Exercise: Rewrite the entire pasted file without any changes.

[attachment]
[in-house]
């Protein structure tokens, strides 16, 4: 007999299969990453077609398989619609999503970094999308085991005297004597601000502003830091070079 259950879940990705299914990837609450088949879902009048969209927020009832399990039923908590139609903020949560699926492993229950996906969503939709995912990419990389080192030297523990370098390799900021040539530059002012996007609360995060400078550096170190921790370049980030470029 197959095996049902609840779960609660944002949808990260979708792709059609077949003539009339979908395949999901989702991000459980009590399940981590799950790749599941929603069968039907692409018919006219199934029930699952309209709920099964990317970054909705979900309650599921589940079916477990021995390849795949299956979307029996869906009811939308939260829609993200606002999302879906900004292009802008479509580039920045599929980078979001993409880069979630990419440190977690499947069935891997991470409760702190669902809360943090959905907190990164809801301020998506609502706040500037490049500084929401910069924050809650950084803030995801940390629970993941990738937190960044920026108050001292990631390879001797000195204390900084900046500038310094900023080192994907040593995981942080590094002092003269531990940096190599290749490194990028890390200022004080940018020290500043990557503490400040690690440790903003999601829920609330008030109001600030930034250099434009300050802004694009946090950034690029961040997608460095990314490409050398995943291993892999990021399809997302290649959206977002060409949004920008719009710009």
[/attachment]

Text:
[in-house]
């Protein structure tokens, strides 16, 4: 007999299969990453077609398989619609999503970094999308085991005297004597601000502003830091070079 259950879940990705299914990837609450088949879902009048969209927020009832399990039923908590139609903020949560699926492993229950996906969503939709995912990419990389080192030297523990370098390799900021040539530059002012996007609360995060400078550096170190921790370049980030470029 197959095996049902609840779960609660944002949808990260979708792709059609077949003539009339979908395949999901989702991000459980009590399940981590799950790749599941929603069968039907692409018919006219199934029930699952309209709920099964990317970054909705979900309650599921589940079916477990021995390849795949299956979307029996869906009811939308939260829609993200606002999302879906900004292009802008479509580039920045599929980078979001993409880069979630990419440190977690499947069935891997991470409760702190669902809360943090959905907190990164809801301020998506609502706040500037490049500084929401910069924050809650950084803030995801940390629970993941990738937190960044920026108050001292990631390879001797000195204390900084900046500038310094900023080192994907040593995981942080590094002092003269531990940096190599290749490194990028890390200022004080940018020290500043990557503490400040690690440790903003999601829920609330008030109001600030930034250099434009300050802004694009946090950034690029961040997608460095990314490409050398995943291993892999990021399809997302290649959206977002060409949004920008719009710009």